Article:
Full CG models were built of the shuttle bay, satellite bay and interior of the mainframe. “A portion of the shuttle bay and satellite bay sets were built while the room that contains the mainframe which Gerald Butler and Alexandra Maria Lara are going to turnoff and reboot the whole Testudo Net was invented by Framestore because they shot the scene with blue screen,” Wajsbrot remarks. “It looks like a render farm with lots of blue little LED lights, networks and servers. For the other modules we had to invent the interiors and sometimes reused some of the rest but mainly what we’ve done is put in a lot of trusses, structures and different layers to bring a level of realism to the destruction.”
The destruction of the ISS takes place over 100 shots, and the weightlessness made destroying the space station easier because all of the objects had to be constantly moving and never slow down. “It was much harder for fire because we don’t really know how an explosion looks like in zero-G,” Wajsbrot observes. “We had to do a mix of how real fire looks on Earth and bring a touch of magic because there’s no atmosphere and oxygen so it needs to ignite but turnoff quickly. We had to build a lot of different libraries of fire that we could populate on the ISS on some of the wide shots.”
Rendering the faces of Gerald Butler and Alexandra Maria Lara was the second major challenge for Framestore and involved creating a 4D workflow later re-christened the Doppelganger technique. “We had an array of 16 RED cameras shooting at 4K or 5K at the same time capturing the facial performance of Gerald Butler as he was sitting in a chair,” Wajsbrot recalls. “We were able to generate a scan per frame and project the texture onto Gerald Butler to produce a CG face that looked exactly like him which could be turned around with the lighting burnt in. We had to redo the groom and sometimes the entire mouth in CG.”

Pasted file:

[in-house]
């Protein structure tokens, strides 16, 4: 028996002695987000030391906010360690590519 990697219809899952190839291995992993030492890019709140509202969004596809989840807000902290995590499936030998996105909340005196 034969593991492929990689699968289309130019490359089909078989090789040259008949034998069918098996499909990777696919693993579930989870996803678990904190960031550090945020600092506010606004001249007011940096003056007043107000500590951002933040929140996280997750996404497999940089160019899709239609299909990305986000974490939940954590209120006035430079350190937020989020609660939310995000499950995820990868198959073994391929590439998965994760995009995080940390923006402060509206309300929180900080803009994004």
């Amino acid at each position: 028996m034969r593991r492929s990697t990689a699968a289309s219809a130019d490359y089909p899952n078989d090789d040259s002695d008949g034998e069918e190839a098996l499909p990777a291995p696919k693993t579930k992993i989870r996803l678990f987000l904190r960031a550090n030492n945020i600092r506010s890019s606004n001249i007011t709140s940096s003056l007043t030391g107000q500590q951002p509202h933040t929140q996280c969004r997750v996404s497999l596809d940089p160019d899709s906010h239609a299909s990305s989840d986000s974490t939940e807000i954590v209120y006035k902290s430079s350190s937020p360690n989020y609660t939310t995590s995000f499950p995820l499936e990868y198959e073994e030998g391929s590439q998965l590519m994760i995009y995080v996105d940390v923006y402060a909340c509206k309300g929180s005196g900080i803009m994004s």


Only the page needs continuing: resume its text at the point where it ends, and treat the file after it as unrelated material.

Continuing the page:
Further modification was required when Butler and Lara go for a spacewalk to release a locked door on the ISS. “The sun was way too powerful not to light their faces,” Wajsbrot details. “We kept some of the light information that we had on the textures and had to transform the changing topology mesh so we could paint actual texture.”
The digital doubles of the two actors wearing their spacesuit were so convincing that the camera could move around them 360 degrees and go in for close-ups. “The only thing that we didn’t do was change their performances,” Wajsbrot says.
A huge asset to build was the Testudo Net. “We modelled 14 different hubs with each one having 10 satellites plugged into them which are used like batteries,” Wajsbrot details. “Each hub does something different such as releasing capsules to remove clouds to control the weather. We received concepts of the different hubs in order to make the Testudo Net. They are linked together by these giant solar panels so we had to find a good workflow when it came to shaders. Six hubs are shown close-up so we had to give them a good amount of detail. Dean Devlin and Jeffrey Okun wanted to control how far and close the Testudo Net was to Earth, and the destiny of hubs and satellites so we had to find a way to be able to change the Testudo Net per shot. We made an animated rig with low resolution hubs that we were able to change and when we were happy all of the hubs were instanced together in order to render it per shot.”
The interior and exterior of the satellite was built on set. “We had to match, and during the explosion simulation the satellites needed to get dirtier,” Wajsbrot explains.
“I’m proud of the 4D faces because the workflow we did at Framestore was great,” Wajsbrot concludes. “Even if we did this three years ago it would still hold as some of the best close-ups of a digital double talking that is out there. It’s different work than Rogue One where they had to build a character that doesn’t exist anymore. We had Gerald Butler available and could shoot him. We wanted to be able to do the textures in 3D, relight it, and put the CG face into a zero-G suit where you don’t have to do wirework. It’s a good technique that I can see being used more in the future.”